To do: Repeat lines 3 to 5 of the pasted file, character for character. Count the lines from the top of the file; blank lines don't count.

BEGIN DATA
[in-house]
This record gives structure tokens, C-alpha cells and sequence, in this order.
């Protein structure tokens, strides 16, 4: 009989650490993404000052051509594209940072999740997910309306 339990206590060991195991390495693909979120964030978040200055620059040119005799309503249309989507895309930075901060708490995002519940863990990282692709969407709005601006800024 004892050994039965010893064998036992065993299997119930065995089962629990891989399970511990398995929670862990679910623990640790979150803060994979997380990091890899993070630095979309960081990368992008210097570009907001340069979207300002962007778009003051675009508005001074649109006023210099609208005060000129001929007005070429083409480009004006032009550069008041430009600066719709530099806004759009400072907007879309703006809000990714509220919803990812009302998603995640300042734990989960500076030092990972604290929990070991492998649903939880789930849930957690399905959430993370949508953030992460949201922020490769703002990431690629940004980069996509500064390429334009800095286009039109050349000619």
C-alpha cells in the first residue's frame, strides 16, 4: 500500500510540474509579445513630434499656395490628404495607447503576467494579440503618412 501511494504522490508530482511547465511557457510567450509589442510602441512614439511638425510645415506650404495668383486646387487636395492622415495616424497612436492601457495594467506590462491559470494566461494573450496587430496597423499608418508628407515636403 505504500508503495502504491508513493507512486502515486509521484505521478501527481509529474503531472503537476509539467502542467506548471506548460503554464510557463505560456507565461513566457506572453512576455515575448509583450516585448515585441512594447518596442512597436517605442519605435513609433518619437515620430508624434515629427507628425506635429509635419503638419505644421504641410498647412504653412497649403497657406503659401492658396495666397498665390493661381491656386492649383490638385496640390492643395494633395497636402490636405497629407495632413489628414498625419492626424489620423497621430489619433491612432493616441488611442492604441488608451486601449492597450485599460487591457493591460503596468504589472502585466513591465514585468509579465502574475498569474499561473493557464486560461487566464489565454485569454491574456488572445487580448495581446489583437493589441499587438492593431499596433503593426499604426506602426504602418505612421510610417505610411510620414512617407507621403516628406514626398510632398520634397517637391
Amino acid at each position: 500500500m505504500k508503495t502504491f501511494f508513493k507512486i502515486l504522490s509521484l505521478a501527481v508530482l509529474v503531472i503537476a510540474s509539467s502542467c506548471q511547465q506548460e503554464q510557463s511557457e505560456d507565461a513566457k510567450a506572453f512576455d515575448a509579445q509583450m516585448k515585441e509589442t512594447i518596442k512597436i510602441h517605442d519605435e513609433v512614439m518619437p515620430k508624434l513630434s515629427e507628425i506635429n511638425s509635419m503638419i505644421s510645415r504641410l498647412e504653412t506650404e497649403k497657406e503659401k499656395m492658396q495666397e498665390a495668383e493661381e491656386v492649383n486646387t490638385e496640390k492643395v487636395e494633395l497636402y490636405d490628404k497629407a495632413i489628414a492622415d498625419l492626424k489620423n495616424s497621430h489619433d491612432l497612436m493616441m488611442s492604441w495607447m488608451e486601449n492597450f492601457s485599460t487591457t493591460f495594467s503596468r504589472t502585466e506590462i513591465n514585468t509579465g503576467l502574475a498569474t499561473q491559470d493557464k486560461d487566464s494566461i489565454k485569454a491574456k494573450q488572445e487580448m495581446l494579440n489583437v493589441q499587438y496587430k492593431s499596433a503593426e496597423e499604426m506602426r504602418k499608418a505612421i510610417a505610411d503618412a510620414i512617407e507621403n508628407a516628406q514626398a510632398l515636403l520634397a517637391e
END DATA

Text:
């Protein structure tokens, strides 16, 4: 009989650490993404000052051509594209940072999740997910309306 339990206590060991195991390495693909979120964030978040200055620059040119005799309503249309989507895309930075901060708490995002519940863990990282692709969407709005601006800024 004892050994039965010893064998036992065993299997119930065995089962629990891989399970511990398995929670862990679910623990640790979150803060994979997380990091890899993070630095979309960081990368992008210097570009907001340069979207300002962007778009003051675009508005001074649109006023210099609208005060000129001929007005070429083409480009004006032009550069008041430009600066719709530099806004759009400072907007879309703006809000990714509220919803990812009302998603995640300042734990989960500076030092990972604290929990070991492998649903939880789930849930957690399905959430993370949508953030992460949201922020490769703002990431690629940004980069996509500064390429334009800095286009039109050349000619």
C-alpha cells in the first residue's frame, strides 16, 4: 500500500510540474509579445513630434499656395490628404495607447503576467494579440503618412 501511494504522490508530482511547465511557457510567450509589442510602441512614439511638425510645415506650404495668383486646387487636395492622415495616424497612436492601457495594467506590462491559470494566461494573450496587430496597423499608418508628407515636403 505504500508503495502504491508513493507512486502515486509521484505521478501527481509529474503531472503537476509539467502542467506548471506548460503554464510557463505560456507565461513566457506572453512576455515575448509583450516585448515585441512594447518596442512597436517605442519605435513609433518619437515620430508624434515629427507628425506635429509635419503638419505644421504641410498647412504653412497649403497657406503659401492658396495666397498665390493661381491656386492649383490638385496640390492643395494633395497636402490636405497629407495632413489628414498625419492626424489620423497621430489619433491612432493616441488611442492604441488608451486601449492597450485599460487591457493591460503596468504589472502585466513591465514585468509579465502574475498569474499561473493557464486560461487566464489565454485569454491574456488572445487580448495581446489583437493589441499587438492593431499596433503593426499604426506602426504602418505612421510610417505610411510620414512617407507621403516628406514626398510632398520634397517637391
Amino acid at each position: 500500500m505504500k508503495t502504491f501511494f508513493k507512486i502515486l504522490s509521484l505521478a501527481v508530482l509529474v503531472i503537476a510540474s509539467s502542467c506548471q511547465q506548460e503554464q510557463s511557457e505560456d507565461a513566457k510567450a506572453f512576455d515575448a509579445q509583450m516585448k515585441e509589442t512594447i518596442k512597436i510602441h517605442d519605435e513609433v512614439m518619437p515620430k508624434l513630434s515629427e507628425i506635429n511638425s509635419m503638419i505644421s510645415r504641410l498647412e504653412t506650404e497649403k497657406e503659401k499656395m492658396q495666397e498665390a495668383e493661381e491656386v492649383n486646387t490638385e496640390k492643395v487636395e494633395l497636402y490636405d490628404k497629407a495632413i489628414a492622415d498625419l492626424k489620423n495616424s497621430h489619433d491612432l497612436m493616441m488611442s492604441w495607447m488608451e486601449n492597450f492601457s485599460t487591457t493591460f495594467s503596468r504589472t502585466e506590462i513591465n514585468t509579465g503576467l502574475a498569474t499561473q491559470d493557464k486560461d487566464s494566461i489565454k485569454a491574456k494573450q488572445e487580448m495581446l494579440n489583437v493589441q499587438y496587430k492593431s499596433a503593426e496597423e499604426m506602426r504602418k499608418a505612421i510610417a505610411d503618412a510620414i512617407e507621403n508628407a516628406q514626398a510632398l515636403l520634397a517637391e